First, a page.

A couple of years ago I mentioned that I would post some short articles giving a framework for the book that I am working on. I had a series of posts titled "Perspective ..." and a series of other posts, some related and some unrelated to this book. I am shifting gears a bit. I will have a series of posts that are directly related to this book and will end each post title with " -- Book". This way readers of my blog can follow this particular trend easier. Sorry I did not find an easier way of doing it. I wish the Google Blogger was more user-friendly in this regard.
The following is a takeoff from the posts titled "Perspective..." that began on September 17, 2011. In those posts I tried to summarize the experience with Communism and the experience with the undeveloped societies. I will have a particular segment on the experience of the advanced democratic societies. But for the moment I assume that most of my readers have a basic sense of it. So with this assumption in mind here we go.
When we look at these three sets of experiences, in my opinion they clearly show a disconnect between the reality and its perception. Expectations that the Communist experience could surpass and outstrip developments in the Western democratic societies were completely fictitious. The national aspirations of the undeveloped societies in charting a significantly different course than what had led the great achievements of the Western societies have been proven to be entirely reactionary. And the reaction of the Western democracies toward the other two experiences have been somewhat schizophrenic. We need a more sober assessment and understanding of the cleavages and disconnects between these experiences. We need to have a more realistic assessment of these political exaggerations, an understanding that could reconfigure our strategy and tactics of dealing with the existing and forthcoming confrontations.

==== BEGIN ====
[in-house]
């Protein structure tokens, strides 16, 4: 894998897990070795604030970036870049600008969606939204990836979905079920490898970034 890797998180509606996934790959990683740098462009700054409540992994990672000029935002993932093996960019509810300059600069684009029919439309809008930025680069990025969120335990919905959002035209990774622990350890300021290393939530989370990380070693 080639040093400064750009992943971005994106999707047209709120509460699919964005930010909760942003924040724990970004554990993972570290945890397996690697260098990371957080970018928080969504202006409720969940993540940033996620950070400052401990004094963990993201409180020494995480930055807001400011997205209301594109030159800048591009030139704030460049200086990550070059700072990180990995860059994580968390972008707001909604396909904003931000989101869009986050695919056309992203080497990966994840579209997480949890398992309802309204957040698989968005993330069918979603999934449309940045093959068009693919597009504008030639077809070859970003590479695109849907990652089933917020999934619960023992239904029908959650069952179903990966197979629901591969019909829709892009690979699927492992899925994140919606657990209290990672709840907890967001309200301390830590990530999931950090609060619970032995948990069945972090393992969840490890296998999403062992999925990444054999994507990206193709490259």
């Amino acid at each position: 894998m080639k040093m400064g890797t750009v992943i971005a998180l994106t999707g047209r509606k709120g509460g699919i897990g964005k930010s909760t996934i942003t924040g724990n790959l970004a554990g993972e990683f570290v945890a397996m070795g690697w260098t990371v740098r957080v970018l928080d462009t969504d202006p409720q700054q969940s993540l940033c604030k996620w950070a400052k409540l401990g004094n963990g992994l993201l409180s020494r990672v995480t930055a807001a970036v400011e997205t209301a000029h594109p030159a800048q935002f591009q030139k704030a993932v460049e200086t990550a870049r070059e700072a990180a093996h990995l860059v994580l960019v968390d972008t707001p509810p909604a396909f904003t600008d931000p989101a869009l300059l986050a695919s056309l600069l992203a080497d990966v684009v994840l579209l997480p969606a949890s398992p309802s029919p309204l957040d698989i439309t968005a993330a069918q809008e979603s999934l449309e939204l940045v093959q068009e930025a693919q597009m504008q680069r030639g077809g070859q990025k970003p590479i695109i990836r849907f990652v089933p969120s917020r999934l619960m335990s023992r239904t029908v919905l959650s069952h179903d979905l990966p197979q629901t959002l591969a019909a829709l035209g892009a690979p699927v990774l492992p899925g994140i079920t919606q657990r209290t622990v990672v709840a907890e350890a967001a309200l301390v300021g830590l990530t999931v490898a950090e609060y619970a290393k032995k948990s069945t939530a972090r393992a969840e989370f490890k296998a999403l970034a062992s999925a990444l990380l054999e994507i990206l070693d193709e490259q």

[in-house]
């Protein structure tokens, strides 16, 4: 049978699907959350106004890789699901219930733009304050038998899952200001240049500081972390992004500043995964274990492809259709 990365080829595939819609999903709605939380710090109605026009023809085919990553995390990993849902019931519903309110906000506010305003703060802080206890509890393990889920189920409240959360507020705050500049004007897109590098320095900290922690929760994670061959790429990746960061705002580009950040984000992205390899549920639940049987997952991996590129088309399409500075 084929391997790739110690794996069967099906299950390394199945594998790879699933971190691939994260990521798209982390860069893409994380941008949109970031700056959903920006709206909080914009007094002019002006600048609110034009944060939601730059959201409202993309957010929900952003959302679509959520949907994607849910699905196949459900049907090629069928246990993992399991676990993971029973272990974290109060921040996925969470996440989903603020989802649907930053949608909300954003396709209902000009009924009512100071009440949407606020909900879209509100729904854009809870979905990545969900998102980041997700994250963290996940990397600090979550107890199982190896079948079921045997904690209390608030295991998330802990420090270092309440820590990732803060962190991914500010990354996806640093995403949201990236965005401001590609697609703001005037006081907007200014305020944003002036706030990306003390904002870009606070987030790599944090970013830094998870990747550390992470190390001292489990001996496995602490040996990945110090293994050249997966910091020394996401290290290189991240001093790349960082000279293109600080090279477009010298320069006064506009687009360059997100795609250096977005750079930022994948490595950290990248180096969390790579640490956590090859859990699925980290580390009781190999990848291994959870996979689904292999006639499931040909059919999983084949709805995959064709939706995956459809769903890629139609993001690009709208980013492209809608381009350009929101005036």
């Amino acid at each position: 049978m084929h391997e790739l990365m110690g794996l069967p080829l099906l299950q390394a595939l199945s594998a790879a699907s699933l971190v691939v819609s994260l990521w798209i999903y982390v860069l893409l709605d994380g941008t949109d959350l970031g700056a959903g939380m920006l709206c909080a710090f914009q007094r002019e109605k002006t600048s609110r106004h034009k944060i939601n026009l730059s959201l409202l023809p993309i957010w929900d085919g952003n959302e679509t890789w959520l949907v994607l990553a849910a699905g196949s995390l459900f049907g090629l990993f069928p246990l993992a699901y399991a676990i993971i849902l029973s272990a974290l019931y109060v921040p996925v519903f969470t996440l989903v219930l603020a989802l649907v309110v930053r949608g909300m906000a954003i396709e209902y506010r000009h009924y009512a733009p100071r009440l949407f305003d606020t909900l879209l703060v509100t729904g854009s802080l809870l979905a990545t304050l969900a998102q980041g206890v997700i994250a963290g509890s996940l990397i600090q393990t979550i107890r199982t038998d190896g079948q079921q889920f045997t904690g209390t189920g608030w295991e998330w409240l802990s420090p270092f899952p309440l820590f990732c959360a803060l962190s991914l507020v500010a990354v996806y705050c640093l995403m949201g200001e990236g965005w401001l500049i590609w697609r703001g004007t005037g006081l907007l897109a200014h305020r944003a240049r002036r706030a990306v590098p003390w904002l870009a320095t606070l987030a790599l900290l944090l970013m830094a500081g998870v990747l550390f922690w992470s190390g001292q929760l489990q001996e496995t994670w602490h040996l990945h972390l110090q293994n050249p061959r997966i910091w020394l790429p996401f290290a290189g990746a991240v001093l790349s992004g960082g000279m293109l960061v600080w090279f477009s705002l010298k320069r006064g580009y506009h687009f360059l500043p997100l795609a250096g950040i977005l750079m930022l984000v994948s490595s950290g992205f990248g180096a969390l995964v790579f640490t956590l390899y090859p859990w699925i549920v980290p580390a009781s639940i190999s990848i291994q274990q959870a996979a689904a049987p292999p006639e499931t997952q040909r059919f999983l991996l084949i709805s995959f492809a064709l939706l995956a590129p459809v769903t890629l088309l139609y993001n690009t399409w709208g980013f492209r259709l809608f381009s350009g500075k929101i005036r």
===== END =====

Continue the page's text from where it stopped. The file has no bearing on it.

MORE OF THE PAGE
My analysis will point out the need to address certain questions. Are there fundamental flaws with our understanding of our unfolding evolution? How can we measure the claims on each side of the conflict? Can we have more sober policy making processes?
These experiences demonstrate a certain level of disconnect. During the last 150 years at first there did not seem to be any point of convergence of views and interests, later developments proved to the contrary; that actually there are points of convergence. The fall of the Berlin wall, Perestroika in Russia, China and Vietnam’s openness to capitalist development, South Africa’s peaceful transformation, the Arab Spring and pro-western "green movement" in Iran are very indicative of this trend of convergence. This is one side of these developments. On the other side the financial crisis in the West is fanning a resurgence of doubts about the viability of the capitalist system. The democratic world does not have a clear vision on how to deal with the radical Islamic threat, and less so with the emerging powers like China, Russia, India and Brazil.